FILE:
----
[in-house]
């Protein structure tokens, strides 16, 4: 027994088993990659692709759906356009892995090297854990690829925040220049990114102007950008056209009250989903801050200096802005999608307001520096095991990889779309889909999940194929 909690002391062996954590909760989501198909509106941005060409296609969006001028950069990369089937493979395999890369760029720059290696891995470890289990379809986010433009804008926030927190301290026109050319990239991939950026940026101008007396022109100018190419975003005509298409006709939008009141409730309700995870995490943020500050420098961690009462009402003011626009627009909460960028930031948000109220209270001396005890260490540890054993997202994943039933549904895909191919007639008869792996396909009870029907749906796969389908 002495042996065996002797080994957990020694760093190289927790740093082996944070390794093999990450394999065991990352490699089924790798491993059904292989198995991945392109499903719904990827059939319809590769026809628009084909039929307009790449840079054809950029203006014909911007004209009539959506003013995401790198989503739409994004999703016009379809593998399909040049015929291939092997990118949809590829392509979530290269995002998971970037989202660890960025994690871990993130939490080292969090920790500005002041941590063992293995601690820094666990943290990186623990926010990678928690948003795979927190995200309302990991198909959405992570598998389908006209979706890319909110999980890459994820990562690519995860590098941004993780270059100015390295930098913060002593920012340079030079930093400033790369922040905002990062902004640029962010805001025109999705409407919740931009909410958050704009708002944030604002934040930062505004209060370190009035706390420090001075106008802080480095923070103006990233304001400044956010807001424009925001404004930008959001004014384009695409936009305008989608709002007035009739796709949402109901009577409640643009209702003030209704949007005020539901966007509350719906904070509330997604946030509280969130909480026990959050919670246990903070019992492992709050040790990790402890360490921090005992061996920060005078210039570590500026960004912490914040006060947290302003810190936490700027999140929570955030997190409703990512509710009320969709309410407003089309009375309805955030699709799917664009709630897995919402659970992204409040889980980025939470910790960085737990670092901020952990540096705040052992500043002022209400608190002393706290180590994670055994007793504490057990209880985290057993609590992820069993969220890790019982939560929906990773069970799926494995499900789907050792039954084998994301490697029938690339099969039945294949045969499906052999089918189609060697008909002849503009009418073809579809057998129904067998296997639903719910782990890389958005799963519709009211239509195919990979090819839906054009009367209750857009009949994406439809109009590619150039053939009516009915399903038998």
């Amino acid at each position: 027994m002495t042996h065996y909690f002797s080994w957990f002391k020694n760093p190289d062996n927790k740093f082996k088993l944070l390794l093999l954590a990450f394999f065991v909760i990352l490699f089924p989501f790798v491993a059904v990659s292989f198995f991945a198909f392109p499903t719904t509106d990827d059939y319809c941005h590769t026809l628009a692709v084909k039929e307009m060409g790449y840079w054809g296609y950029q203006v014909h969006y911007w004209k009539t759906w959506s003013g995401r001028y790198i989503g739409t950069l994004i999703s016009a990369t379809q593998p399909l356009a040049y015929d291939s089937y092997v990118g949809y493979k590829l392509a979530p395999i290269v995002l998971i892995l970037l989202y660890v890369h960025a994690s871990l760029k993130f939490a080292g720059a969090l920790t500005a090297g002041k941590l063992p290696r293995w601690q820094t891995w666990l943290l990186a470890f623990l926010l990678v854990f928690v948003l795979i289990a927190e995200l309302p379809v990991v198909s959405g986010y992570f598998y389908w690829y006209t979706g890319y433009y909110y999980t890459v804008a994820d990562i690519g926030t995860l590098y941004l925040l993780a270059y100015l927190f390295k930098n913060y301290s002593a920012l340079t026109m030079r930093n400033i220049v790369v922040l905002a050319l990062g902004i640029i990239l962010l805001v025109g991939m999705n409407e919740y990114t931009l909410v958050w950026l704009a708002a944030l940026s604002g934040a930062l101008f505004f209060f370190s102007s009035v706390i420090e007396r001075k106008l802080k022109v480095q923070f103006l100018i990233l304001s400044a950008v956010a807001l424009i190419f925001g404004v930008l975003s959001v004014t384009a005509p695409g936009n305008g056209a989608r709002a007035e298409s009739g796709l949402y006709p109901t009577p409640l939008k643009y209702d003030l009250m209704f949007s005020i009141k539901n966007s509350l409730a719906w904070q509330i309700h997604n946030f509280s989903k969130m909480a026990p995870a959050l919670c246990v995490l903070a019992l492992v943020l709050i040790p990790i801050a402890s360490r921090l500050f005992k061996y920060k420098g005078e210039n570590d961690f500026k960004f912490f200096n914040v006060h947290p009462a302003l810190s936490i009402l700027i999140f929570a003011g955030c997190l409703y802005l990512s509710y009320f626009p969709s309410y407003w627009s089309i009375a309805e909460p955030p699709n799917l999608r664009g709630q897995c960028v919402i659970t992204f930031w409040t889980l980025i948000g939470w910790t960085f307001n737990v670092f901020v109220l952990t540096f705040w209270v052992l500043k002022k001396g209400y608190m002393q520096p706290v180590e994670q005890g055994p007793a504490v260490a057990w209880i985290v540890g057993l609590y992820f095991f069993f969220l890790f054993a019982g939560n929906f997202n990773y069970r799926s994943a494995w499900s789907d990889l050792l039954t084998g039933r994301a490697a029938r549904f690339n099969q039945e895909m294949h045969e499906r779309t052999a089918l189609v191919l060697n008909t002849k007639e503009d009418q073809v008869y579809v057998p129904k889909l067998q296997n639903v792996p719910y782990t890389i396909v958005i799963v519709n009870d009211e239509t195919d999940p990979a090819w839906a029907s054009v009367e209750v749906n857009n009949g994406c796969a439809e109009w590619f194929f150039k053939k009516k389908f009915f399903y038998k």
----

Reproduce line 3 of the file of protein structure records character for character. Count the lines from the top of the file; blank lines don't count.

């Amino acid at each position: 027994m002495t042996h065996y909690f002797s080994w957990f002391k020694n760093p190289d062996n927790k740093f082996k088993l944070l390794l093999l954590a990450f394999f065991v909760i990352l490699f089924p989501f790798v491993a059904v990659s292989f198995f991945a198909f392109p499903t719904t509106d990827d059939y319809c941005h590769t026809l628009a692709v084909k039929e307009m060409g790449y840079w054809g296609y950029q203006v014909h969006y911007w004209k009539t759906w959506s003013g995401r001028y790198i989503g739409t950069l994004i999703s016009a990369t379809q593998p399909l356009a040049y015929d291939s089937y092997v990118g949809y493979k590829l392509a979530p395999i290269v995002l998971i892995l970037l989202y660890v890369h960025a994690s871990l760029k993130f939490a080292g720059a969090l920790t500005a090297g002041k941590l063992p290696r293995w601690q820094t891995w666990l943290l990186a470890f623990l926010l990678v854990f928690v948003l795979i289990a927190e995200l309302p379809v990991v198909s959405g986010y992570f598998y389908w690829y006209t979706g890319y433009y909110y999980t890459v804008a994820d990562i690519g926030t995860l590098y941004l925040l993780a270059y100015l927190f390295k930098n913060y301290s002593a920012l340079t026109m030079r930093n400033i220049v790369v922040l905002a050319l990062g902004i640029i990239l962010l805001v025109g991939m999705n409407e919740y990114t931009l909410v958050w950026l704009a708002a944030l940026s604002g934040a930062l101008f505004f209060f370190s102007s009035v706390i420090e007396r001075k106008l802080k022109v480095q923070f103006l100018i990233l304001s400044a950008v956010a807001l424009i190419f925001g404004v930008l975003s959001v004014t384009a005509p695409g936009n305008g056209a989608r709002a007035e298409s009739g796709l949402y006709p109901t009577p409640l939008k643009y209702d003030l009250m209704f949007s005020i009141k539901n966007s509350l409730a719906w904070q509330i309700h997604n946030f509280s989903k969130m909480a026990p995870a959050l919670c246990v995490l903070a019992l492992v943020l709050i040790p990790i801050a402890s360490r921090l500050f005992k061996y920060k420098g005078e210039n570590d961690f500026k960004f912490f200096n914040v006060h947290p009462a302003l810190s936490i009402l700027i999140f929570a003011g955030c997190l409703y802005l990512s509710y009320f626009p969709s309410y407003w627009s089309i009375a309805e909460p955030p699709n799917l999608r664009g709630q897995c960028v919402i659970t992204f930031w409040t889980l980025i948000g939470w910790t960085f307001n737990v670092f901020v109220l952990t540096f705040w209270v052992l500043k002022k001396g209400y608190m002393q520096p706290v180590e994670q005890g055994p007793a504490v260490a057990w209880i985290v540890g057993l609590y992820f095991f069993f969220l890790f054993a019982g939560n929906f997202n990773y069970r799926s994943a494995w499900s789907d990889l050792l039954t084998g039933r994301a490697a029938r549904f690339n099969q039945e895909m294949h045969e499906r779309t052999a089918l189609v191919l060697n008909t002849k007639e503009d009418q073809v008869y579809v057998p129904k889909l067998q296997n639903v792996p719910y782990t890389i396909v958005i799963v519709n009870d009211e239509t195919d999940p990979a090819w839906a029907s054009v009367e209750v749906n857009n009949g994406c796969a439809e109009w590619f194929f150039k053939k009516k389908f009915f399903y038998k």